Skip to main content

Thank you for visiting You are using a browser version with limited support for CSS. To obtain the best experience, we recommend you use a more up to date browser (or turn off compatibility mode in Internet Explorer). In the meantime, to ensure continued support, we are displaying the site without styles and JavaScript.

Electrostrain in excess of 1% in polycrystalline piezoelectrics


Piezoelectric actuators transform electrical energy into mechanical energy, and because of their compactness, quick response time and accurate displacement, they are sought after in many applications. Polycrystalline piezoelectric ceramics are technologically more appealing than single crystals due to their simpler and less expensive processing, but have yet to display electrostrain values that exceed 1%. Here we report a material design strategy wherein the efficient switching of ferroelectric–ferroelastic domains by an electric field is exploited to achieve a high electrostrain value of 1.3% in a pseudo-ternary ferroelectric alloy system, BiFeO3–PbTiO3–LaFeO3. Detailed structural investigations reveal that this electrostrain is associated with a combination of several factors: a large spontaneous lattice strain of the piezoelectric phase, domain miniaturization, a low-symmetry ferroelectric phase and a very large reverse switching of the non-180° domains. This insight for the design of a new class of polycrystalline piezoceramics with high electrostrains may be useful to develop alternatives to costly single-crystal actuators.

Access options

Rent or Buy article

Get time limited or full article access on ReadCube.


All prices are NET prices.

Fig. 1: Structure–property correlation.
Fig. 2: Structural study of poled and unpoled BF-PT45:La(y = 0.30).
Fig. 3: HAADFSTEM images of poled and unpoled BF-PT45:La(y = 0.30).
Fig. 4: Domain switching with an electric field.
Fig. 5: Comparison with PT-BNZ.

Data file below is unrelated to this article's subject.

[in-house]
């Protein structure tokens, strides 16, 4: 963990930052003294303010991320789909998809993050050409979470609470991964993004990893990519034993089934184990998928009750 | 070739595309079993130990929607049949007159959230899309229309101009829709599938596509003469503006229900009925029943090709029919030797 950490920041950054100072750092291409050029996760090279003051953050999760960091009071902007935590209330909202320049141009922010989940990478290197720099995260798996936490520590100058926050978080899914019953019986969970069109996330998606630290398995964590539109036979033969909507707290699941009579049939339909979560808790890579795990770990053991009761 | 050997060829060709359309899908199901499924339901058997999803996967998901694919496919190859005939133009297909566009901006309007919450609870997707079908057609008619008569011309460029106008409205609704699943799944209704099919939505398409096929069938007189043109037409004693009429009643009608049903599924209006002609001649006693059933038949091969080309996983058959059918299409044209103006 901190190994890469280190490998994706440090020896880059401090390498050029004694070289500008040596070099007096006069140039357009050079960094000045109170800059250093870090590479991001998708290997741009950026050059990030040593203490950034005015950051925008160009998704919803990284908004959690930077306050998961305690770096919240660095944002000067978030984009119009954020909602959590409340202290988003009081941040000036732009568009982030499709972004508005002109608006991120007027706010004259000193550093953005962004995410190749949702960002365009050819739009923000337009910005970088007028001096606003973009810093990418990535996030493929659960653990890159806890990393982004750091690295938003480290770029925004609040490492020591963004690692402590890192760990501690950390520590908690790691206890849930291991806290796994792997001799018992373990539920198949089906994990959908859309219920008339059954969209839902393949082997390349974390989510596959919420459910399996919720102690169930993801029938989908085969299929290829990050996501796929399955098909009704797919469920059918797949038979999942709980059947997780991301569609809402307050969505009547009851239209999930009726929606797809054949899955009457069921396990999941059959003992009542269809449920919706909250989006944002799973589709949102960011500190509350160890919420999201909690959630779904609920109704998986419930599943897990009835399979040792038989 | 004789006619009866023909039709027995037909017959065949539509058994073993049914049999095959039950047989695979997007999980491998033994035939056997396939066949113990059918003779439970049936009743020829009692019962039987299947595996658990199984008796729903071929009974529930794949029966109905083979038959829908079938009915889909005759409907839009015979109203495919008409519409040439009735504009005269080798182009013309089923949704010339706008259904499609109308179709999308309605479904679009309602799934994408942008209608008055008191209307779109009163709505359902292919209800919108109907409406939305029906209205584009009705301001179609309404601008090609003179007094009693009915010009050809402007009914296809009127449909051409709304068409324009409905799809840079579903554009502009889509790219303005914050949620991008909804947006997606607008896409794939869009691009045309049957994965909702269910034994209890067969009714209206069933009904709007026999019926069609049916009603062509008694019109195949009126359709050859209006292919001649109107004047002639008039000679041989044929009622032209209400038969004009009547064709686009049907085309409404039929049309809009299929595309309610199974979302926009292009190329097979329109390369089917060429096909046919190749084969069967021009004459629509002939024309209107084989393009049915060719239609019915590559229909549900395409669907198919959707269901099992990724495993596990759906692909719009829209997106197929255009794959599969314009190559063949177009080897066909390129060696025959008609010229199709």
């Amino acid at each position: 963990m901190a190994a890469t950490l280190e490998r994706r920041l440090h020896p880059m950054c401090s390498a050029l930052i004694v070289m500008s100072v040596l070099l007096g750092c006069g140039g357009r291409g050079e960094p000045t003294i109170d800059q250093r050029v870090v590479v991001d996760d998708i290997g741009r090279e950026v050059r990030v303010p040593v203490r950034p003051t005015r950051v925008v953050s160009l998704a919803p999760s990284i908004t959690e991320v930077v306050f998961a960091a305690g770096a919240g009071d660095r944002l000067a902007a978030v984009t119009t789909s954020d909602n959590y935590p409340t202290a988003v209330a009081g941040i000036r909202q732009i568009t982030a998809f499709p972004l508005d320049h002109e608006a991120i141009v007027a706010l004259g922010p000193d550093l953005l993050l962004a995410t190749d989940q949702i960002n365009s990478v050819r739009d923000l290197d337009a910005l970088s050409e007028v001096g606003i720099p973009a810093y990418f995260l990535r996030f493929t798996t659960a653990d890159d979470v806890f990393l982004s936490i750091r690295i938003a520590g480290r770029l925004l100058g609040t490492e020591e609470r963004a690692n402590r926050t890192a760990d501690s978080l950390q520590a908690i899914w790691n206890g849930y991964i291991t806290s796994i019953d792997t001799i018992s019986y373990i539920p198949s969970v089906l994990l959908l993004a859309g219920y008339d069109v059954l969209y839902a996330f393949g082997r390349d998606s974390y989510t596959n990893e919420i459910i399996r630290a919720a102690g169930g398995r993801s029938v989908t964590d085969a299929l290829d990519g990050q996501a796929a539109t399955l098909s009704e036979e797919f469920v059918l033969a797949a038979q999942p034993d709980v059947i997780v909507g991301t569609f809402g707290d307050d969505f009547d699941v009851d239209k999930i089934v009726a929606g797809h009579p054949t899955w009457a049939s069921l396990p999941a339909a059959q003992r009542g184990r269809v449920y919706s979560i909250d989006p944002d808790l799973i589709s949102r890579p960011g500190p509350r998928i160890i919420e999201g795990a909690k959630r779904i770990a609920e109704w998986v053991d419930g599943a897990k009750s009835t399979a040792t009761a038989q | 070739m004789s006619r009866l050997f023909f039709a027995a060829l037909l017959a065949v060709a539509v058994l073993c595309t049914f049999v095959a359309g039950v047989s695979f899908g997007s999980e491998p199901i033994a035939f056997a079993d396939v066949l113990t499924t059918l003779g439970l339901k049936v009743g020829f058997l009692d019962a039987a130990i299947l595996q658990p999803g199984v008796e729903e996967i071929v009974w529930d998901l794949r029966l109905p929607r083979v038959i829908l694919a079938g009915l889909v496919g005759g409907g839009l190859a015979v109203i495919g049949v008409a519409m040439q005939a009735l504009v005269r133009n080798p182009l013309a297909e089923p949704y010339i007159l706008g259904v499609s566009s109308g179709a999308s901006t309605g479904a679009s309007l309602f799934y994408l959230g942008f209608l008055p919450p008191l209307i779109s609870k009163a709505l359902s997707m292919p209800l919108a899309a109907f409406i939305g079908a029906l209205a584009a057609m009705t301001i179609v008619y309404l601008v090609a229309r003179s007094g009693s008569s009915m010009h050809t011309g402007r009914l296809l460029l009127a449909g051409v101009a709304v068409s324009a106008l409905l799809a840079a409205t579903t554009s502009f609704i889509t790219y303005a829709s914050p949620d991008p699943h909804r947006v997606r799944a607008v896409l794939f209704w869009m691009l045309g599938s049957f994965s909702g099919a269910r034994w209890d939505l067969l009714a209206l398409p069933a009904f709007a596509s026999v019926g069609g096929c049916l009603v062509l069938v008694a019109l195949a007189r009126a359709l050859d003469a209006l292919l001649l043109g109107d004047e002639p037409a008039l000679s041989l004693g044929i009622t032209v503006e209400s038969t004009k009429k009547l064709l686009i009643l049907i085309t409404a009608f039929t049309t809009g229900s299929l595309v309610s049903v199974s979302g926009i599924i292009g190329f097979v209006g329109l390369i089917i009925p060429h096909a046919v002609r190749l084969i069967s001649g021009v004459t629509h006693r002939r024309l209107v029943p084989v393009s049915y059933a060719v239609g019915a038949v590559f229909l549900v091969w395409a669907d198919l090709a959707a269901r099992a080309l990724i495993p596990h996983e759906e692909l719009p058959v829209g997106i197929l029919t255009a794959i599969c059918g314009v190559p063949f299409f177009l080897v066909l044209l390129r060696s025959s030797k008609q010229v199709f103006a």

Fig. 6: Structure–property correlation in 0.60Bi1–yLayFeO3–0.40PbTiO3.


  1. 1.

    Uchino, K. Piezoelectric Actuators and Ultrasonic Motors (Kluwer Academic, Boston, 1996).

    Google Scholar 

  2. 2.

    Park, S.-E. & Shrout, T. R. Ultrahigh strain and piezoelectric behavior in relaxor based ferroelectric single crystals. J. Appl. Phys. 82, 1804–1811 (1997).

    CAS  Article  Google Scholar 

  3. 3.

    Du, X., Belegundu, U. & Uchino, K. Crystal orientation dependence of piezoelectric properties in lead zirconate titanate: theoretical expectation for thin films. Jpn J. Appl. Phys. 36, 5580–5587 (1997).

    CAS  Article  Google Scholar 

  4. 4.

    Hall, D. A., Steuwer, A., Cherdhirunkorn, B., Mori, T. & Withers, P. J. Analysis of elastic strain and crystallographic texture in poled rhombohedral PZT ceramics. Acta Mater. 54, 3075–3083 (2006).

    CAS  Article  Google Scholar 

  5. 5.

    Li, J. Y., Rogan, R. C., Üstündag, E. & Bhattacharya, K. Domain switching in polycrystalline ferroelectric ceramics. Nat. Mater. 4, 776–781 (2005).

    CAS  Article  Google Scholar 

  6. 6.

    Liu, X. & Tan, X. Giant strains in non-textured (Bi1/2Na1/2)TiO3-based lead-free ceramics. Adv. Mater. 28, 574–578 (2016).

    CAS  Article  Google Scholar 

  7. 7.

    Damjanovic, D. Ferroelectric, dielectric and piezoelectric properties of ferroelectric thin films and ceramics. Rep. Prog. Phys. 61, 1267–1324 (1998).

    CAS  Article  Google Scholar 

  8. 8.

    Jones, J. L., Hoffman, M., Daniels, J. E. & Studer, A. J. Direct measurement of the domain switching contribution to the dynamic piezoelectric response in ferroelectric ceramics. Appl. Phys. Lett. 89, 092901 (2006).

    Article  Google Scholar 

  9. 9.

    Fu, H. & Cohen, R. E. Polarization rotation mechanism for ultrahigh electromechanical response in single-crystal piezoelectrics. Nature 403, 281–283 (2000).

    CAS  Article  Google Scholar 

  10. 10.

    Wada, S., Park, S.-E., Cross, L. E. & Shrout, T. R. Domain configuration and ferroelectric related properties of relaxor based single crystals. J. Kor. Phys. Soc. 32, S1290–S1293 (1998).

    CAS  Google Scholar 

  11. 11.

    Ren, X. Large electric-field-induced strain in ferroelectric crystals by point defect mediated reversible domain switching. Nat. Mater. 3, 91–94 (2004).

    CAS  Article  Google Scholar 

  12. 12.

    Xu, G., Zhong, Z., Bing, Y., Ye, Z.-G. & Shirane, G. Electric-field-induced redistribution of polar nano-regions in a relaxor ferroelectric. Nat. Mater. 5, 134–138 (2006).

    CAS  Article  Google Scholar 

  13. 13.

    Fedulov, S. A., Ladyzhinskii, P. B., Pyatigorskaya, I. L. & Venevetsev, Yu. N. Complete phase diagram of the PbTiO3-BiFeO3 system. Sov. Phys. Solid State 6, 375–378 (1964).

    Google Scholar 

  14. 14.

    Comyn, T. P. et al. Phase-specific magnetic ordering in BiFeO3−PbTiO3. Appl. Phys. Lett. 93, 232901 (2008).

    Article  Google Scholar 

  15. 15.

    Dai, X., Xu, Z. & Viehland, D. J. Normal to relaxor ferroelectric transformations in lanthanum-modified tetragonal structured lead zirconate titanate ceramics. J. Appl. Phys. 79, 1021–1026 (1996).